We spent the rest of the day touring the beautifully crooked streets on that side of the Seine, even stopping in one of the best-stocked table-top-gaming stores I’ve ever seen (I was a kid in a candy store, of course). After a good few coffees at chic Parisian cafes and a long walk back we decided to get dinner at a cramped restaurant right under the tower. Though it was wildly expensive, as you’d expect, to just sit there and enjoy the presence of friends, history and wonder, was one of the highlights of my whole trip so far.
We watched the Eiffel Tower spark and explode as it hit ten o’clock, again, wowed into silence by what we were seeing. This really was the high-point. This was Paris. Even if it’s a tourist trap like no-other, even if it’s been seen and photographed to the point of meaninglessness, to see this with my bare eyes… well, I was definitely very thankful to just be there.
Garbage (and the very sad)
The Universe is balanced and so with all good there has to be bad.
Paris isn’t particularly the “cleanest” city I’ve ever visited. In fact, it had garnered quite a reputation from my friend’s back home as being just a little bit smelly. All around are bags of trash, broken bins and unknowable stains. Everyone’s so busy looking up at the monuments that they don’t notice the ground.
Really, I exaggerate, but there is a bit of a problem, at least compared to some other places I’ve visited so far.
Another problem, that we were actually warned about straight before leaving the bus, was the abundance of pickpockets and suspicious street vendors. We were told to avoid these people at all cost, which seemed a bit over-the-top at first, but was actually semi-decent advice. You have to be a bit wary in any city, but in places like this, with tourists packed together and carrying their wallets full of Euros and expensive cameras, you need to be even more on guard. I definitely felt a bit less safe in Paris than anywhere I’d been before, even Prague, which also had a reputation as a hive for pickpockets.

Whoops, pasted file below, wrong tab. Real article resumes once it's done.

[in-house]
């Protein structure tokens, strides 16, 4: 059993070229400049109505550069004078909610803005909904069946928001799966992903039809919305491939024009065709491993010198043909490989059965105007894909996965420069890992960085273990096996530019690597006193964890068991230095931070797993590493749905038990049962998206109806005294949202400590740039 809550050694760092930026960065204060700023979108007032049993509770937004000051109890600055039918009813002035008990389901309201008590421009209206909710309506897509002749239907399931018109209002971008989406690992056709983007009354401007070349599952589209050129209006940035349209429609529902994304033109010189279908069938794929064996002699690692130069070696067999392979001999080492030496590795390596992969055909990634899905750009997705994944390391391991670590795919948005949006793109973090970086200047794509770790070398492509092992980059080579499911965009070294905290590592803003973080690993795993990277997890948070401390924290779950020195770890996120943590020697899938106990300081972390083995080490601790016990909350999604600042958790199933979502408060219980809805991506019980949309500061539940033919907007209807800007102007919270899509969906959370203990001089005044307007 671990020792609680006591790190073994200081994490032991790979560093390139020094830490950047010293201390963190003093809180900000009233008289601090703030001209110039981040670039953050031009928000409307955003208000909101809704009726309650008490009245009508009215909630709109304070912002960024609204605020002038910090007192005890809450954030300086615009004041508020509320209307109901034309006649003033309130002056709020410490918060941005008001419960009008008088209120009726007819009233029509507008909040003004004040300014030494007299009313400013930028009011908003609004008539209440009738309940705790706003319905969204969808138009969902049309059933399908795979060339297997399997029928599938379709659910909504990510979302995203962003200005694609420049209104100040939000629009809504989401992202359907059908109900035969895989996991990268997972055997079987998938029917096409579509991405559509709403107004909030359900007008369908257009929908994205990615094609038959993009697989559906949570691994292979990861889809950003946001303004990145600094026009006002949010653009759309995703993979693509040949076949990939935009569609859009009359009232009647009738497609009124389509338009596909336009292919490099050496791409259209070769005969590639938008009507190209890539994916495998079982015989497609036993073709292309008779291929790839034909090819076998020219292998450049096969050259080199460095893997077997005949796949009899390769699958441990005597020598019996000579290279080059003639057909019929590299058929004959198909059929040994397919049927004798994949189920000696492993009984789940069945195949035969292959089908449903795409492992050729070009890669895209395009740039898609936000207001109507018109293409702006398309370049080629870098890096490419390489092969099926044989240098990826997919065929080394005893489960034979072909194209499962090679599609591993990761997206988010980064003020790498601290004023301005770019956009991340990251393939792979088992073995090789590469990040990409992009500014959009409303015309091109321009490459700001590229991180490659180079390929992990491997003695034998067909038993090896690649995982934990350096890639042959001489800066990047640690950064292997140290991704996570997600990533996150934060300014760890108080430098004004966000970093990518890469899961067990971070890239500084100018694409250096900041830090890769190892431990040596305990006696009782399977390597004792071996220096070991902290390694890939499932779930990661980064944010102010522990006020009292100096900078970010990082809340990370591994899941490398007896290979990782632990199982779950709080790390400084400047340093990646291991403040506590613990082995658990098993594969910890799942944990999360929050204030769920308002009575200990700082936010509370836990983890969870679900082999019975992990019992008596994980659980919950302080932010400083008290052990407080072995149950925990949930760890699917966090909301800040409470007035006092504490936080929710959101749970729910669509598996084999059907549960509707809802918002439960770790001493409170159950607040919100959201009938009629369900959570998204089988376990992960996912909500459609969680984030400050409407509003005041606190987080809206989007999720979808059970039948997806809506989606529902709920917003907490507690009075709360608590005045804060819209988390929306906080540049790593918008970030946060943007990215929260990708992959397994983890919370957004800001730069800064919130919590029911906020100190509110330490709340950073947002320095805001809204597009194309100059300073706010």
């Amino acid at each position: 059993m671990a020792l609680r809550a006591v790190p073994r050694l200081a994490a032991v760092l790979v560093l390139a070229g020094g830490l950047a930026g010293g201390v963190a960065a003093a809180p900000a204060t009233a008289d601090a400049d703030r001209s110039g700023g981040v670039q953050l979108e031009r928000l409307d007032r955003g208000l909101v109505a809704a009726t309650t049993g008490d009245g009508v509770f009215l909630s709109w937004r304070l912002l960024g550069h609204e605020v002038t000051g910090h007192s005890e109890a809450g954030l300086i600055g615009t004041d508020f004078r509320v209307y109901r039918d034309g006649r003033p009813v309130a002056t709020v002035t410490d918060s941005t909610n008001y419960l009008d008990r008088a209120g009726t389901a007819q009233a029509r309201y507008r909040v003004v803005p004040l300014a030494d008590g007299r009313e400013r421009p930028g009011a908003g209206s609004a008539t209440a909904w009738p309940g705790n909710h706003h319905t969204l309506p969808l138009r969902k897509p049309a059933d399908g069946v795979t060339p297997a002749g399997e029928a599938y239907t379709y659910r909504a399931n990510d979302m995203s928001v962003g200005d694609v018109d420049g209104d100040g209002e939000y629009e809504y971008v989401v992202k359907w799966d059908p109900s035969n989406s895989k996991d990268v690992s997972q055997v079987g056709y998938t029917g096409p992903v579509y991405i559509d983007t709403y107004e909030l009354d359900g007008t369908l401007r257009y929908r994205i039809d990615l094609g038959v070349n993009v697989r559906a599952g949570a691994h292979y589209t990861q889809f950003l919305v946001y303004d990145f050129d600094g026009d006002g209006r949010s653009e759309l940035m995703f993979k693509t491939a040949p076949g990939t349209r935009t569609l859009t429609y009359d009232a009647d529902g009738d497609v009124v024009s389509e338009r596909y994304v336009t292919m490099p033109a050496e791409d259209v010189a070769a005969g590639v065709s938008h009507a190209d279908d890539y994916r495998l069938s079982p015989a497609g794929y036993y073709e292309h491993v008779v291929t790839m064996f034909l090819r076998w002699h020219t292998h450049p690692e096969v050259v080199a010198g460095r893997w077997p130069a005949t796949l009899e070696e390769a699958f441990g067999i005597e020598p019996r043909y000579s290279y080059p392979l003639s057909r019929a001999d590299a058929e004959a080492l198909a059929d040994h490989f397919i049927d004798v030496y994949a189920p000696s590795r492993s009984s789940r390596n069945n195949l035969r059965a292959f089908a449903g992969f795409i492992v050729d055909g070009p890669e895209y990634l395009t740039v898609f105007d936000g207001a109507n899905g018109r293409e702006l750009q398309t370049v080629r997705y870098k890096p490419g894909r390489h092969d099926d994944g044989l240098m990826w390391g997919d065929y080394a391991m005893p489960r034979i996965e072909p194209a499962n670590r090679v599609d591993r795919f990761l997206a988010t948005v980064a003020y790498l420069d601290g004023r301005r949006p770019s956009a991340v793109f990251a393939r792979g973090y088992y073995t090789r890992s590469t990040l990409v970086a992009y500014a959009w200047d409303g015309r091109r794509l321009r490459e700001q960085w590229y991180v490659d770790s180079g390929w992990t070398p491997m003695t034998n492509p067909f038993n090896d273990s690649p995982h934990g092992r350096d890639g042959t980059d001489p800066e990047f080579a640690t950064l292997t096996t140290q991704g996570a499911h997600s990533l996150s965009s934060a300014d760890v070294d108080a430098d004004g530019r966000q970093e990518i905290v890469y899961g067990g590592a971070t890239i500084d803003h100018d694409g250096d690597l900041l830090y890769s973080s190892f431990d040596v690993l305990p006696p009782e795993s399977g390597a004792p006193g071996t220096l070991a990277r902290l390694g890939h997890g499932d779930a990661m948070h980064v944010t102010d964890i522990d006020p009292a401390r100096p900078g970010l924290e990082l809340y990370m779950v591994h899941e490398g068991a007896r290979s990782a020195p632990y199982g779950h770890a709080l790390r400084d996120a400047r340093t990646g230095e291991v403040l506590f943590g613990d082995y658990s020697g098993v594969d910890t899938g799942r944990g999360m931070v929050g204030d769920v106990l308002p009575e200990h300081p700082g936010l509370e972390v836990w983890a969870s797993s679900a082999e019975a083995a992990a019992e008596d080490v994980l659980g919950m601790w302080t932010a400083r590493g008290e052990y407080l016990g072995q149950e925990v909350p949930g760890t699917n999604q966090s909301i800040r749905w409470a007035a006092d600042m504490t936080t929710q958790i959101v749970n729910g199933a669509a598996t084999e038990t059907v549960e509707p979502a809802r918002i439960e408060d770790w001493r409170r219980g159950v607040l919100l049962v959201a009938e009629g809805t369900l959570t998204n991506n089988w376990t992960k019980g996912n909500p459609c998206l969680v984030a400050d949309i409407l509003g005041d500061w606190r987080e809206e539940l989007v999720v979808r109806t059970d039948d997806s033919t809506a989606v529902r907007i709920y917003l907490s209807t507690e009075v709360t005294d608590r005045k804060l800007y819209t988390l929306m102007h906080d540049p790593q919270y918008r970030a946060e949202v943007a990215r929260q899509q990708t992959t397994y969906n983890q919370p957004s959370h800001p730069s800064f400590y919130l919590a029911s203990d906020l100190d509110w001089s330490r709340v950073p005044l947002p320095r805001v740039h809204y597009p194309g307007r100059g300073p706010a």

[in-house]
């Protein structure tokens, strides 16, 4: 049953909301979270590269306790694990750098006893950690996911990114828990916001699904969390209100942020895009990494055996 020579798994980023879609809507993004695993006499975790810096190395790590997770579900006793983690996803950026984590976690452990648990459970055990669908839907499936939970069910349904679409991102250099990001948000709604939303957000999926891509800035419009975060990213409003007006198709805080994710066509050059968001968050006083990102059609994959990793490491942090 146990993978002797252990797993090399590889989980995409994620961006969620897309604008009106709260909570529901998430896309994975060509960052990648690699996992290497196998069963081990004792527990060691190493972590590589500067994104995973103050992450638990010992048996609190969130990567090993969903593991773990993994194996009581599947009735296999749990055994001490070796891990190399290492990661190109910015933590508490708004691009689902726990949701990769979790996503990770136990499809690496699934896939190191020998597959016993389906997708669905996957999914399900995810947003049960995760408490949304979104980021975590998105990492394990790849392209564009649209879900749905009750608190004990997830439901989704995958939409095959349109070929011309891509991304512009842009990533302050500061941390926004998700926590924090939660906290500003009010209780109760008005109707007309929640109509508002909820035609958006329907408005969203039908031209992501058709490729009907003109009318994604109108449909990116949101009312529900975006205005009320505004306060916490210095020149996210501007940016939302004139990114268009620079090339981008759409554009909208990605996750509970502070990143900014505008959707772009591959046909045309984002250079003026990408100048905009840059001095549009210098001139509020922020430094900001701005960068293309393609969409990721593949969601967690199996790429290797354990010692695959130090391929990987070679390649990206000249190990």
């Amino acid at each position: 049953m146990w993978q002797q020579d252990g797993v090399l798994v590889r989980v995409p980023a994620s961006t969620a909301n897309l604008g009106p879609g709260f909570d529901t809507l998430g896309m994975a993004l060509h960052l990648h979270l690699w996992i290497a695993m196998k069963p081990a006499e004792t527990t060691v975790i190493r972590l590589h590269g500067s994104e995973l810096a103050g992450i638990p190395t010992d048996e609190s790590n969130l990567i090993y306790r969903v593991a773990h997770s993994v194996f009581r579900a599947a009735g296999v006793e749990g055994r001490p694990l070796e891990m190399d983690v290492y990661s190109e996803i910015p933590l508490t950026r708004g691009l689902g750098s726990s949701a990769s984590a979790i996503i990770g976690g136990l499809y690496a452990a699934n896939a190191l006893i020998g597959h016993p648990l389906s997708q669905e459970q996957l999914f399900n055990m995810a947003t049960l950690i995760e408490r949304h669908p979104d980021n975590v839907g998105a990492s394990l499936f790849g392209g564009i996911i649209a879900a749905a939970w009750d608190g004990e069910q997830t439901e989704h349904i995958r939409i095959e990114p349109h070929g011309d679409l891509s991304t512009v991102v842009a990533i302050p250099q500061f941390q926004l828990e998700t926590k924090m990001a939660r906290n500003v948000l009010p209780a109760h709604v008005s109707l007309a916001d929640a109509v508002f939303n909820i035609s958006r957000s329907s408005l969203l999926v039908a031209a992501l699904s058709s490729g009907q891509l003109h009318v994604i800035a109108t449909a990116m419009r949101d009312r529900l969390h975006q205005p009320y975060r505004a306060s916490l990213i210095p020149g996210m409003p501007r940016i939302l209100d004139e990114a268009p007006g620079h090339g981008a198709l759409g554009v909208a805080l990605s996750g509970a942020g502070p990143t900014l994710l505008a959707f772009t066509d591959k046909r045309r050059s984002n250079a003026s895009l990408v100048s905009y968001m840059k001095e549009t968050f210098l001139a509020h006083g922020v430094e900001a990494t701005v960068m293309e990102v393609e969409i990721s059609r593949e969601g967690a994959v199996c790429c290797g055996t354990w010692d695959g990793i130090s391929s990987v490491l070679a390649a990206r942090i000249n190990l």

It actually made me quite sad at points, especially after seeing beggars out of the front of Notre Dame being completely ignored. Sometimes, you can sense trickery afoot, but other times you can see true desperation at play.
I realised how depressing it is that people can spend five Euro or more on a single candle inside the Cathedral, but can’t drop a few coins in the pockets of the needy. Have we been taught to be too suspicion and wary? Too selfish with our money? It’s definitely troubling, but a problem that is not going to go away anytime soon.
Also, don’t expect heavenly food if you aren’t willing to spend big. Way, way too big.
I’ll be back
But all in all, Paris is an amazing location. I’m so lucky to live so close by, even if it’s only for a few months. Despite the negatives, which all cities have, Paris is definitely a dream location, especially when travelling with such interesting and charming people.
I’ll be back for sure, next time either by myself or with a slightly smaller group. My goal will be to actually experience Paris’ art and culture a bit more deeply, hopefully get into the Louvre this time, and explore as many galleries and museums as humanly possible. I mean, hey, it’s a day-trip distance away. Gotta take advantage of that!